As nights get short and days get hot you’ll see many anglers start fishing at night. Night fishing for catfish is often because of the anglers comfort but many anglers fish at night because of the myth that catfish bite best at night.

The blue catfish bite can be tough during the late summer when the water gets really warm, especially in bodies of water with a thermocline.

The channel catfish bite usually stays good most of the summer and flathead action is especially good also. Post spawn blue catfishing also offer some excellent angling opportunities as well.

One of my favorite summer fishing activities is catching channel catfish in big numbers by using a variety of Summer Channel Catfish Techniques.


Just like the early spring transition rapidly falling water temperatures can mean some tough days locating catfish. Fish will often move quickly and often until water temperatures stabilize. Lakes with a thermocline will be faced with a fall turnover which can mean especially challenging fishing during that time.

Generally in mid to late October lakes have turned over, water temperatures have stabilized and fishing picks up quickly with not only excellent numbers of catfish being caught but big trophy class catfish as well.

Outside of a lake turnover fishing for blue and channel catfish is generally excellent during the fall.

The falling water temperatures will put flathead cats into feeding frenzy as they prepare to bulk up and add extra weight to help carry them through the long cold winter when they’ll not feed as heavily.

There’s a variety of catfishing techniques to use during this time and different ways to catch catfish. Drift fishing or “drifting” is a very popular way for anglers to catch blue catfish and channel catfish during the Fall (and other times of the year also).

In many parts of the country cormorants or “water turkeys” will show up in big numbers in mid to late Fall and splat fishing can not only produce some excellent action but some trophy class catfish as well.

Many anglers that have problems locating and catching shad or other bait for blue catfish during the winter will take this time to load up on bait and freeze it for the winter.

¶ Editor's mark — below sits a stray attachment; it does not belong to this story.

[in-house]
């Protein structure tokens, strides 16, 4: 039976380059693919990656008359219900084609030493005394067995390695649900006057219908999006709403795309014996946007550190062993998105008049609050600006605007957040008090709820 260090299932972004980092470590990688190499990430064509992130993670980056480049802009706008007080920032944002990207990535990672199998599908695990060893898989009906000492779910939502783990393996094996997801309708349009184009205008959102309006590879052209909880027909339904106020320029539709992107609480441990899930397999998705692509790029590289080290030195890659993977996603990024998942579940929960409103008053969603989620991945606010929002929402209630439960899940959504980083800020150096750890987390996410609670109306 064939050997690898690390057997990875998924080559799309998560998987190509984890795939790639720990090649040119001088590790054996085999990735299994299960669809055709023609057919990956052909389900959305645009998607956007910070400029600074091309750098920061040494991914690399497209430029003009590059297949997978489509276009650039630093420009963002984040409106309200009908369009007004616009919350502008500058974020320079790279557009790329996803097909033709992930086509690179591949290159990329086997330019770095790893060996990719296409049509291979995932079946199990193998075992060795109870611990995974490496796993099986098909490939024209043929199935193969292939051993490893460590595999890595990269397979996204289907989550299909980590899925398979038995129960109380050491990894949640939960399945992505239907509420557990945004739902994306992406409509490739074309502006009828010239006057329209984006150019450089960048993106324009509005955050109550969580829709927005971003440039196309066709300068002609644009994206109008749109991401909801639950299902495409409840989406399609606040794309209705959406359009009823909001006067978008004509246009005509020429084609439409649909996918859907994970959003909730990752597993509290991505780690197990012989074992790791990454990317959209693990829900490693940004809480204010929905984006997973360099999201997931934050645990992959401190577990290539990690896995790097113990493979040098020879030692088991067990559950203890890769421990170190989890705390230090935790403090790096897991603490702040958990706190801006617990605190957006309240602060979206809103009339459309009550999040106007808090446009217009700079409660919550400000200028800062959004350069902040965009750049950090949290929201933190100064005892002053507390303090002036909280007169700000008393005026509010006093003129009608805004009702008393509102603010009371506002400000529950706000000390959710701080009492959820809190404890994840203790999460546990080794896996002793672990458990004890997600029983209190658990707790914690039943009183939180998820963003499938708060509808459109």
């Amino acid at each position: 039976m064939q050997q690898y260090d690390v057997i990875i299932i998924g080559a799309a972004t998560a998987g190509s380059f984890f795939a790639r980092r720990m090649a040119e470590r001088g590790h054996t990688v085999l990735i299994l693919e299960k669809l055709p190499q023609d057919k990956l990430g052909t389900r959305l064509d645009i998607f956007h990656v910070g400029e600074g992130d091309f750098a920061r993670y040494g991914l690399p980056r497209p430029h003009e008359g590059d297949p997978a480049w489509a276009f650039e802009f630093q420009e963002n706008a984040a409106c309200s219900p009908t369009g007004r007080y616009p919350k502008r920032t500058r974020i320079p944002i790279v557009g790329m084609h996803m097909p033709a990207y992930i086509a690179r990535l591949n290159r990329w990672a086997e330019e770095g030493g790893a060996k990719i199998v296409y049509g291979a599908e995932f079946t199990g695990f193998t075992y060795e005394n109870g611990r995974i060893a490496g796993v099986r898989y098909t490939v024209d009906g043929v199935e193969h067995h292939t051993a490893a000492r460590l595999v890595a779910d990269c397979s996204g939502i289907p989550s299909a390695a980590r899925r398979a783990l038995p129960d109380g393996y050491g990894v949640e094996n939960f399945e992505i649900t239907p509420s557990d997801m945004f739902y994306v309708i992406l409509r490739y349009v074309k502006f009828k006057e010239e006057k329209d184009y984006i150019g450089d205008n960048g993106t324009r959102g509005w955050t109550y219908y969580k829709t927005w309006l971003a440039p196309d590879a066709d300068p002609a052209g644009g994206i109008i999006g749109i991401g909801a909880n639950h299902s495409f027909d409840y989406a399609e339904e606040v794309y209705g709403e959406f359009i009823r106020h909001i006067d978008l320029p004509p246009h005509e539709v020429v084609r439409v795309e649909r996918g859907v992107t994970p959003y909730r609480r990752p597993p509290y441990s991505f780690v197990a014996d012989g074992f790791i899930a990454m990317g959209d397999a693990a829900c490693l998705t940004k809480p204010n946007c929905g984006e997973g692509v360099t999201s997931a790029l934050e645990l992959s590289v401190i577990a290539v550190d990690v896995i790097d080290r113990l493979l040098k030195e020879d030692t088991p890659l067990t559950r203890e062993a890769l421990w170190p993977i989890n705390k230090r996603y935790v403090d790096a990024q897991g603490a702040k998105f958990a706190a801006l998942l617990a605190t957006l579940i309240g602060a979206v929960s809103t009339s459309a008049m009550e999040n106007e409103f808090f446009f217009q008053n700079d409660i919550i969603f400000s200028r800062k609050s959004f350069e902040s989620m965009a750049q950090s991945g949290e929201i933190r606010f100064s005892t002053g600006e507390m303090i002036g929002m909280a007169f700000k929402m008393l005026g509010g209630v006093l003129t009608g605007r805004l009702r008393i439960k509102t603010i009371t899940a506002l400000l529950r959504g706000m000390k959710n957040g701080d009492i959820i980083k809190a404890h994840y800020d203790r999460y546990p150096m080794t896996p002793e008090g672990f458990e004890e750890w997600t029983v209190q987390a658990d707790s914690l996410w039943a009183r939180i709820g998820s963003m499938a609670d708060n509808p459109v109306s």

Fresh bait is always best for catching catfish and if you’ll spend the time to learn how to pattern and catch shad you’ll be a better catfish angler as well.

The Seasonal Advantage

I target catfish of all species and sizes all year long as a professional catfish guide and tailor my target sizes and species based on the best action at the time.

Catfishing is good all year long but there are certainly “peak” times or times when the fishing is better and you can increase your odds by targeting specific species of catfish at different times (assuming you have all three species of catfish in your home waters).

The Best Time To Catch Channel Catfish

Channel catfish can be caught all year long. My favorite time to catch channel catfish is during the summer from pre-spawn until the water temps begin to drop in the early fall.

Fall and Spring would be a close second for catching channels but it’s hard to beat the red hot action in the summer when it comes to catching numbers of channel cats.

The Best Time To Catch Blue Catfish

Blue catfish can be caught all year long (though fishing for blue catfish during the spawn can be tough).

For numbers of blues I like the Spring starting in early to mid March and running through mid April for red hot action, big numbers of blue catfish and some trophy class blue cats mixed in. Fall also offers some excellent blue cat action as well.

For trophy blues, the big monster trophy class catfish December, January, February and March are what I’d consider the best time and hottest action for catching monster blues.

The Best Time To Catch Flathead Catfish

If I could pick just one time of the year for flatheads it would be September and October. The fish are feeding heavily getting ready for winter and fishing during this time has always produced the most flatheads and the biggest ones as well.

March through May is a close second as pre-spawn flathead action can be excellent as well.

The “True” Best Time Is….

At the end of the day, the best time to go fishing is anytime you can!

I’ve found over the years that no matter how many hours I spend on the water and how much I learn there’s always more to learn and always something that surprises me.

Some of the the biggest cats or best days of fishing have come at times when I never expected it.

You can’t catch them from the couch!

If you’d like to get on the fast track to catching more and bigger catfish check out the Catfish Edge products to learn the top catfishing techniques and seasonal techniques for catching catfish.

Article Name
The Best Time To Catch Catfish: Seasonal Guide
When to catch catfish by species and season. An in depth look at the best times to catch catfish and how to increase your success catching cats!
Summer Channel Catfish Techniques